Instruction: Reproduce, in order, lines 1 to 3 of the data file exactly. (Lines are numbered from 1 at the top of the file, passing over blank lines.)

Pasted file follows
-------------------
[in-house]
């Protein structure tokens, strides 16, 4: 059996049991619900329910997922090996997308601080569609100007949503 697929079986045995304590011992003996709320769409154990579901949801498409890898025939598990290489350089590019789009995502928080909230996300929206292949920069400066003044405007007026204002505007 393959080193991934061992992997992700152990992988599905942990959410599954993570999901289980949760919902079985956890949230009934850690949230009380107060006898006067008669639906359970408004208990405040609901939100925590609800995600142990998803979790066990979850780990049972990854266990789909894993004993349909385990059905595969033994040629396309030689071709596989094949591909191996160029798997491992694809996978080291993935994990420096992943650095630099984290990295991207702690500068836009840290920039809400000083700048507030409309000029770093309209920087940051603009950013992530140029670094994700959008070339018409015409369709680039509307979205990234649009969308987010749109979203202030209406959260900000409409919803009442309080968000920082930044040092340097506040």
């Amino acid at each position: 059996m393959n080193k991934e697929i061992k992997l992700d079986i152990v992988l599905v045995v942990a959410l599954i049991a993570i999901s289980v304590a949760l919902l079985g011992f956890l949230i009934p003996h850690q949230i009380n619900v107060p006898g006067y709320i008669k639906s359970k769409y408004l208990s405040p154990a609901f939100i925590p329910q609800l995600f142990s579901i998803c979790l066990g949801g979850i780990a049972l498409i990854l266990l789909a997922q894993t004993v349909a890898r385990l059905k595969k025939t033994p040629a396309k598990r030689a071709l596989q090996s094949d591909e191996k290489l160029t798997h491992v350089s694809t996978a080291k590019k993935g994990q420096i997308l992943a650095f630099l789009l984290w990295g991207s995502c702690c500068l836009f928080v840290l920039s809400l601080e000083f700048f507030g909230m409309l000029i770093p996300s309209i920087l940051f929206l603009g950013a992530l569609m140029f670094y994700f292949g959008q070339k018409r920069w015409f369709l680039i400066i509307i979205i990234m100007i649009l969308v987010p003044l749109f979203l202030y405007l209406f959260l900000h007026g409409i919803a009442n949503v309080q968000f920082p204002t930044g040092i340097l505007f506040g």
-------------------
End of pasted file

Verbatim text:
[in-house]
């Protein structure tokens, strides 16, 4: 059996049991619900329910997922090996997308601080569609100007949503 697929079986045995304590011992003996709320769409154990579901949801498409890898025939598990290489350089590019789009995502928080909230996300929206292949920069400066003044405007007026204002505007 393959080193991934061992992997992700152990992988599905942990959410599954993570999901289980949760919902079985956890949230009934850690949230009380107060006898006067008669639906359970408004208990405040609901939100925590609800995600142990998803979790066990979850780990049972990854266990789909894993004993349909385990059905595969033994040629396309030689071709596989094949591909191996160029798997491992694809996978080291993935994990420096992943650095630099984290990295991207702690500068836009840290920039809400000083700048507030409309000029770093309209920087940051603009950013992530140029670094994700959008070339018409015409369709680039509307979205990234649009969308987010749109979203202030209406959260900000409409919803009442309080968000920082930044040092340097506040």
């Amino acid at each position: 059996m393959n080193k991934e697929i061992k992997l992700d079986i152990v992988l599905v045995v942990a959410l599954i049991a993570i999901s289980v304590a949760l919902l079985g011992f956890l949230i009934p003996h850690q949230i009380n619900v107060p006898g006067y709320i008669k639906s359970k769409y408004l208990s405040p154990a609901f939100i925590p329910q609800l995600f142990s579901i998803c979790l066990g949801g979850i780990a049972l498409i990854l266990l789909a997922q894993t004993v349909a890898r385990l059905k595969k025939t033994p040629a396309k598990r030689a071709l596989q090996s094949d591909e191996k290489l160029t798997h491992v350089s694809t996978a080291k590019k993935g994990q420096i997308l992943a650095f630099l789009l984290w990295g991207s995502c702690c500068l836009f928080v840290l920039s809400l601080e000083f700048f507030g909230m409309l000029i770093p996300s309209i920087l940051f929206l603009g950013a992530l569609m140029f670094y994700f292949g959008q070339k018409r920069w015409f369709l680039i400066i509307i979205i990234m100007i649009l969308v987010p003044l749109f979203l202030y405007l209406f959260l900000h007026g409409i919803a009442n949503v309080q968000f920082p204002t930044g040092i340097l505007f506040g």